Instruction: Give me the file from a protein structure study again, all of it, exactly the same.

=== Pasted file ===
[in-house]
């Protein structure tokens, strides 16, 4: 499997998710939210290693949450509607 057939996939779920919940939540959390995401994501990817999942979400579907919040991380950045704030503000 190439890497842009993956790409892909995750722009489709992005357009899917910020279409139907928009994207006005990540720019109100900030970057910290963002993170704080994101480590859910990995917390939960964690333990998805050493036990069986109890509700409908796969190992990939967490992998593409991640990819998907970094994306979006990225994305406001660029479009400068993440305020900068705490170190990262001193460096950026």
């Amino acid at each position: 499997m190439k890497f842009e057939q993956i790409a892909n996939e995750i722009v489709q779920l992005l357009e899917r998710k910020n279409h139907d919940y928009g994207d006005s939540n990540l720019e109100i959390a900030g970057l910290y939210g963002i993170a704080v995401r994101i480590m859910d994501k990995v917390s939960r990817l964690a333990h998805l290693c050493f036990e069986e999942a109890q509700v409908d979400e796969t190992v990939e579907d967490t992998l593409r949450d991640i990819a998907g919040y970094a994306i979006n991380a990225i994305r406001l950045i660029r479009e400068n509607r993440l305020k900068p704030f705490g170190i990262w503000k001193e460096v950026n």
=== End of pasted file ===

[in-house]
């Protein structure tokens, strides 16, 4: 499997998710939210290693949450509607 057939996939779920919940939540959390995401994501990817999942979400579907919040991380950045704030503000 190439890497842009993956790409892909995750722009489709992005357009899917910020279409139907928009994207006005990540720019109100900030970057910290963002993170704080994101480590859910990995917390939960964690333990998805050493036990069986109890509700409908796969190992990939967490992998593409991640990819998907970094994306979006990225994305406001660029479009400068993440305020900068705490170190990262001193460096950026």
């Amino acid at each position: 499997m190439k890497f842009e057939q993956i790409a892909n996939e995750i722009v489709q779920l992005l357009e899917r998710k910020n279409h139907d919940y928009g994207d006005s939540n990540l720019e109100i959390a900030g970057l910290y939210g963002i993170a704080v995401r994101i480590m859910d994501k990995v917390s939960r990817l964690a333990h998805l290693c050493f036990e069986e999942a109890q509700v409908d979400e796969t190992v990939e579907d967490t992998l593409r949450d991640i990819a998907g919040y970094a994306i979006n991380a990225i994305r406001l950045i660029r479009e400068n509607r993440l305020k900068p704030f705490g170190i990262w503000k001193e460096v950026n």